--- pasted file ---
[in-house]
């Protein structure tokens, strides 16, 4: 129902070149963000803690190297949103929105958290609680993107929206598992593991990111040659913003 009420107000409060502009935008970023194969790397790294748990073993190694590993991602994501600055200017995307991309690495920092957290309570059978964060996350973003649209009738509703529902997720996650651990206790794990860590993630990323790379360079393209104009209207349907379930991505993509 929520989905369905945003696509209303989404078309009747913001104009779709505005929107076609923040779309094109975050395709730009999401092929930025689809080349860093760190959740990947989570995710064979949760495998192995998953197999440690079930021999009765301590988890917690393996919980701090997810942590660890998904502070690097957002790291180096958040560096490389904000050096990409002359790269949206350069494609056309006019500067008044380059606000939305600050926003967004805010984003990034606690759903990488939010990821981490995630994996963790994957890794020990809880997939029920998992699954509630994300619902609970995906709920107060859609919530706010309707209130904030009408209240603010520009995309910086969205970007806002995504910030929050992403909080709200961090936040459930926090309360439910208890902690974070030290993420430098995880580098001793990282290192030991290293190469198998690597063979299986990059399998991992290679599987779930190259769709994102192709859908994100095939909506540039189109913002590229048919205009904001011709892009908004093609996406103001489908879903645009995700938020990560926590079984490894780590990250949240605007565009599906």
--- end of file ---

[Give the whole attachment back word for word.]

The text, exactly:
[in-house]
């Protein structure tokens, strides 16, 4: 129902070149963000803690190297949103929105958290609680993107929206598992593991990111040659913003 009420107000409060502009935008970023194969790397790294748990073993190694590993991602994501600055200017995307991309690495920092957290309570059978964060996350973003649209009738509703529902997720996650651990206790794990860590993630990323790379360079393209104009209207349907379930991505993509 929520989905369905945003696509209303989404078309009747913001104009779709505005929107076609923040779309094109975050395709730009999401092929930025689809080349860093760190959740990947989570995710064979949760495998192995998953197999440690079930021999009765301590988890917690393996919980701090997810942590660890998904502070690097957002790291180096958040560096490389904000050096990409002359790269949206350069494609056309006019500067008044380059606000939305600050926003967004805010984003990034606690759903990488939010990821981490995630994996963790994957890794020990809880997939029920998992699954509630994300619902609970995906709920107060859609919530706010309707209130904030009408209240603010520009995309910086969205970007806002995504910030929050992403909080709200961090936040459930926090309360439910208890902690974070030290993420430098995880580098001793990282290192030991290293190469198998690597063979299986990059399998991992290679599987779930190259769709994102192709859908994100095939909506540039189109913002590229048919205009904001011709892009908004093609996406103001489908879903645009995700938020990560926590079984490894780590990250949240605007565009599906």